Given the high costs, regulatory hurdles and competitive marketplace when bringing new drugs to market, drug sponsors are increasingly focused on accelerating development cycles, while ensuring the most effective and sure route to commercialization.
Because of this, analytical method development holds the key, helping to create the optimum environment and conditions to create new molecules and prove that that methods are acceptable for their intended purpose. In essence, method development ensures that laboratory resources are optimized, and that the methods meet the objectives of each stage of drug development.
Most APIs require a method for their assay, purity profile and residual solvent and each process also requires a method for release of its raw materials and in-process control (IPC) samples.
Creating an analytical method development process
Developing a specific analytical method development process requires key steps, beginning with determining thetype of method being developed. There’s a difference so it’s important to determine whether the method being developed is for assay or purity, for residual solvent or particle size, etc. You also need to determine the nature of the compound (active pharmaceutical ingredient, excipient, etc.), and select the technique. For example, you must determine if it will be high performance liquid chromatography (HPLC) or gas chromatography (GC), and assess and evaluate the physio-characteristics of the analytes, such as:
- Stability in media
- Sensitivity to air, heat, humidity, and light
It’s also important to understand the polarity of the molecule and its impurities, not only in the process samples, but also in final product and for stability testing.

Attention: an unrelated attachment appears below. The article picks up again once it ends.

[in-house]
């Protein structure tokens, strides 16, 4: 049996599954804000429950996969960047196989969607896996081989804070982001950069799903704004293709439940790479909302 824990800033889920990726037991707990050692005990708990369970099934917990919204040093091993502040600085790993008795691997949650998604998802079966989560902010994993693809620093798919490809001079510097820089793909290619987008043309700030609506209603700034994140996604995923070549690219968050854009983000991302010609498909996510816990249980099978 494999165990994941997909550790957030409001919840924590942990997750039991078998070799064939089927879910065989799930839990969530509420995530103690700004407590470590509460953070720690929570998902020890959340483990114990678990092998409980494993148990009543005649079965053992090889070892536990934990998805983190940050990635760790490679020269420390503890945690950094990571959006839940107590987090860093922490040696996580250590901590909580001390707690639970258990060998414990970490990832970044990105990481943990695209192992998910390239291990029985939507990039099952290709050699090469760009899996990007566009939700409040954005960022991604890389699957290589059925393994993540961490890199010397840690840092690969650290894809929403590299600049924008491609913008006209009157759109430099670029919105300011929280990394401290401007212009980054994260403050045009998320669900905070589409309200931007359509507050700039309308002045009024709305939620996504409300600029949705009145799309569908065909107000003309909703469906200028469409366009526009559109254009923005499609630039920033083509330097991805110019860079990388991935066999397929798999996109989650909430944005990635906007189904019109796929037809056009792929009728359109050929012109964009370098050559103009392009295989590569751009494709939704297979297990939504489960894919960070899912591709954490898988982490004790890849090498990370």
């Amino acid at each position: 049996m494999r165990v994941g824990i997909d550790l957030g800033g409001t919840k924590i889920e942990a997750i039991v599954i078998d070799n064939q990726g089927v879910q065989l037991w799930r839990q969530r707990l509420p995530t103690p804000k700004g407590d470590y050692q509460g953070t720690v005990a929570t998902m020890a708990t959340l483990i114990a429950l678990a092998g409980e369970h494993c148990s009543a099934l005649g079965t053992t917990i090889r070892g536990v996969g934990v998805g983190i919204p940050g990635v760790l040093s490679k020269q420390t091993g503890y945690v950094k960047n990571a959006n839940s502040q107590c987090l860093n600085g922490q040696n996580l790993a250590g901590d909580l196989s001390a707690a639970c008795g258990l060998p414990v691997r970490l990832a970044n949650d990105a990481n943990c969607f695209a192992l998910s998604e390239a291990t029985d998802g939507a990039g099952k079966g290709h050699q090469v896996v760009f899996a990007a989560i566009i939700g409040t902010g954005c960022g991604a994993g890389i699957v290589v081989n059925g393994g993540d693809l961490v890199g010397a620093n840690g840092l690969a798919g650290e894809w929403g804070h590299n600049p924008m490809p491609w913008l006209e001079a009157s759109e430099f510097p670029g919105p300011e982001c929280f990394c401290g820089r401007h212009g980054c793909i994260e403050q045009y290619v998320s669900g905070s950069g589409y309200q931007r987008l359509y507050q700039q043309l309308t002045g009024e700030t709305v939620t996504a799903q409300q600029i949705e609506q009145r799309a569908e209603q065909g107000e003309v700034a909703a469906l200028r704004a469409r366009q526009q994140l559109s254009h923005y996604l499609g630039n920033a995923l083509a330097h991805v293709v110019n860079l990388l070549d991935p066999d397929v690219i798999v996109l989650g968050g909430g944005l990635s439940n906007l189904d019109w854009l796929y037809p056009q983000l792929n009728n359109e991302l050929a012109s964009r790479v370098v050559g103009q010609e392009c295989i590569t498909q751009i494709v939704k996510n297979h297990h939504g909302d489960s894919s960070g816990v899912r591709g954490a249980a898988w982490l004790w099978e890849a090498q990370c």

Optimizing the method and the system
Once the analytical method has been developed, then the method is optimized. Each analytical method has to be suitable for its intended use and phase.
More specifically, below are some of the key factors needing consideration during method development:
- Separation: The biggest issue while developing any purity method. The main two factors in the separation of compounds are selection of column (C8, C18, etc.) and mobile phase.
- Sensitivity: is the method sensitive enough to detect lower level of impurities (i.e. 0.05%)?
- Selection of detector (UV, RID, FID, etc.).
- Selection of mobile phase (organic, aqueous, etc.). Optimized the strength of mobile phase.
- Determine if the molecule has a genotoxic compound.
Validating the analytical method
Once a method is develop and optimized then the most important task is validation of the analytical method, looking at the molecule comprehensively. Understanding and implementing such a method is key to small molecule and API success. It’s important to determine without a shadow of a doubt that the method is scientifically sound and follows current Good Manufacturing Processes (cGMP). The goal is to have a successful, robust method that works day in and day out.
Selecting the right CDMO for the job
Analytical method development is a fine science and just may be the most critical step in API manufacturing. Not only does it require senior-level expertise, but the FDA is always raising the bar on regulatory requirements, and strong analytical capabilities is a key differentiator. Given this, it’s important to carefully consider the best CDMO to carry it out. Below are five questions to ask before selecting one:
- Does the analytical department have expertise and know-how for testing and releasing cGMP materials?
- Does the analytical department fully understand the latest regulatory guidelines. If not, this can cause delays or the need to redevelop methods or cause costly revalidation.
- Can the analytical department advise you with methods suitable for the intended purpose?
- Does the analytical team develop methods for process R&D? Scientists need an understanding of how a method should be developed and to how to make it stability indicating.
- Is the CDMO a one-stop-shop for analytics, well-equipped and staffed to handle all stages? Too much outsourcing to separate organizations can impact the cost as well as project timelines.
Analytical method development is a skill honed by years of experience, lessons learned and strategic thinking backed by sound scientific processes. Yet, carefully developed methods can reduce overall turnaround times from preclinical to commercial release and ensure a smoother pathway from API production to finished drug product. As a fine-tuned science, it pays to select the right CDMO for the job.